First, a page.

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Sinéad O’Connor: Rebel with a cause


By Amanda Cassidy
27th Jul 2023

Facebook, Sinead O'Connor

Sinéad O’Connor: Rebel with a cause

The self-professed 'protest singer' was determined, through her music, to "force a conversation where there was a need for one." But beneath all that fierceness and controversy, there were vulnerabilities that seemed insurmountable. Amanda Cassidy remembers the iconic musician with the haunting voice

I was twelve on holidays in a small rural campsite in France when I first fell in love with Sinéad’s music. For two weeks I listened to her songs, the lyrics, the powerful messages portrayed with that airy assurance. I’d never heard anything like it; the gentleness and mightiness coming together to create something so special, even to my tweenage ears.

On the last day of Eurocamp, I took the microphone at the lunchtime Karaoke by the pool and sang the emotionally-charged Nothing Compares To You for the other holidaymakers.

The reworked Prince ballad is no poolside bop, but it momentarily silenced the vigorous waterpolo games. Whether or not it was my childish warble or the power of how Sinead had made it her own, as far as I was concerned, a kinship had begun.

Out-spoken

Everyone has their moment with the singer. And that connection speaks volumes about the reach Sinéad O’Connor had as a performer. That’s also the reason our social media feeds are full of sorrowful messages to the tragic icon who died this week aged 56.

Sinéad will forever be remembered for the video of that single in which she captivated viewers as she sang the song with tears rolling down her face. Nothing on screen except her shaved head, porcelain skin and sad eyes.  She said in an interview for the documentary Nothing Compares that the reason she cried during that video was for her mother who she claims abused her as a child.

“I didn’t know I was going to cry when I sang in the video [for Nothing Compares 2 U], because I didn’t cry in the studio. I think it happened because there was a big eye (camera) on me. Every time I sing that song I think of my mother. I never stop crying for my mother. I couldn’t face being in Ireland for 13 years because of it. I never called home and it took me 25 years to stop crying.”

“I think it’s funny that the whole world fell in love with me because of that crying in the video. I then went and did lots of crying and everyone said ‘you crazy b*tch’ but they fell in love with that tear because it was a mirror on themselves.”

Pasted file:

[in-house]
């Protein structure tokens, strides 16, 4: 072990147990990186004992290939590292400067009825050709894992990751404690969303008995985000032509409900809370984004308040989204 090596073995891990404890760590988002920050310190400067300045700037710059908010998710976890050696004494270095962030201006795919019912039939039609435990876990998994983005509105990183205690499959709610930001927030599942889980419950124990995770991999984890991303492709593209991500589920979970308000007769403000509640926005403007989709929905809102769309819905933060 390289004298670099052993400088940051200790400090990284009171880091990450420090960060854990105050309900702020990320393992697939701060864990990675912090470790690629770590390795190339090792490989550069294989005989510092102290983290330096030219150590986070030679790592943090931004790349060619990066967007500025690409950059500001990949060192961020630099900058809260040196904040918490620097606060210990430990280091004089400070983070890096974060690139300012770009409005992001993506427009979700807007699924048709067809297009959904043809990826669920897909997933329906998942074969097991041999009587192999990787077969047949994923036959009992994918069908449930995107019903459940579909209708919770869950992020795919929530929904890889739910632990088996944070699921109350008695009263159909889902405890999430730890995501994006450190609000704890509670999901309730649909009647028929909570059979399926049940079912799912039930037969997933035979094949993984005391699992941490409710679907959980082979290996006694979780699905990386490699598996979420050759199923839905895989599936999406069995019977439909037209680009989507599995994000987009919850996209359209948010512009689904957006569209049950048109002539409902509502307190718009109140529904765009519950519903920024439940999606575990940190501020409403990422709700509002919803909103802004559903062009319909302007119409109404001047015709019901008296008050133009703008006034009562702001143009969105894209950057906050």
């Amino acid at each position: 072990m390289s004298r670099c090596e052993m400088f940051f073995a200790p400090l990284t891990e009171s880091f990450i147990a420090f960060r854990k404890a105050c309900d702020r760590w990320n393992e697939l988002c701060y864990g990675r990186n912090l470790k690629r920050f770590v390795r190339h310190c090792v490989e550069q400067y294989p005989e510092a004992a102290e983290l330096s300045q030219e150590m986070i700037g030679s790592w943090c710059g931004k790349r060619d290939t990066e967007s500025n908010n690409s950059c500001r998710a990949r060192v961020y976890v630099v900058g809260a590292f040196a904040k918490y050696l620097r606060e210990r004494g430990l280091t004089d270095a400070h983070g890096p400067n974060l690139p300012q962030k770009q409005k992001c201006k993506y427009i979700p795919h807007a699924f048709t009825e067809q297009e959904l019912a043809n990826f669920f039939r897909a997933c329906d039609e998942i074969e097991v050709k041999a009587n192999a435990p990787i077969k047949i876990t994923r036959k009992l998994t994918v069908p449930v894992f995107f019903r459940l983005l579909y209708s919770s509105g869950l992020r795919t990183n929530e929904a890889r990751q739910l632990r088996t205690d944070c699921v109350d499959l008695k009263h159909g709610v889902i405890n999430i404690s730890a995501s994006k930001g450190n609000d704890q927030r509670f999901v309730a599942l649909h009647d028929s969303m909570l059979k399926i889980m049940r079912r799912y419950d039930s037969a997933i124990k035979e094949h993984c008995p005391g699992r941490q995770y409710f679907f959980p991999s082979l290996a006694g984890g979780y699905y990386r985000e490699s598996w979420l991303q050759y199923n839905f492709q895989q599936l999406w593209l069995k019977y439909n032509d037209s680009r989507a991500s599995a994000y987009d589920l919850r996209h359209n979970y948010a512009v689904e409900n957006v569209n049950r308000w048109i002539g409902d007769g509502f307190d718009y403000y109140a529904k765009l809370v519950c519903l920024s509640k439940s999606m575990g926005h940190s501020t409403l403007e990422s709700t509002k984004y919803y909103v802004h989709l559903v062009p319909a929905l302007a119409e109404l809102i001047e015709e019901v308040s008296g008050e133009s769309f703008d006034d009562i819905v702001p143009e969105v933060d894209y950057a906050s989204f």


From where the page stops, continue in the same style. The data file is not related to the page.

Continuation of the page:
It was that label that would go on to haunt her in the media. But she risked it all to speak her truth.

It started with her now iconic performance on Saturday Night Live in which she tore up a picture of the Pope (John Paul II), declaring we should join her in ‘fighting the real enemy’.

Her performance earned global recognition with the New York Daily News labelling her a ‘holy terror’. A few weeks later, she defended her actions with an open letter linking the abuse she experienced as a child to the influence exerted by the Catholic church in Ireland.

“It must be acknowledged what was done to us so we can forgive and be free. If the truth remains hidden then the brutality under which I grew up will continue for thousands of Irish children. And I must by any means necessary WITHOUT the use of violence prevent that happening because I am a Christian. The Catholic Church has controlled us by controlling education. Through their teachings on sexuality, marriage, birth control and abortion. And most spectacularly through the lies they taught us with their history books.”

Vulnerable

She has consistently advocated on behalf of abused children. Of course, the Catholic church was a legitimate target for her, given she was an Irish single mother in a country where abuse was rampant at the same time as sex was mooted as a sin. The church was the hierarchy across the spectrum of Irish life – in the community, across the schooling system and even in sports.

As a 15-year-old, Sinéad was arrested for shoplifting and as a result, spent 18 months in a Magdalene Asylum run by the Order of Our Lady of Charity. Unsurprisingly she had a difficult time conforming. Unruly students there were sometimes sent to sleep in the adjoining nursing home, an experience of which she later commented, “I have never—and probably will never—experience such panic and terror and agony over anything.”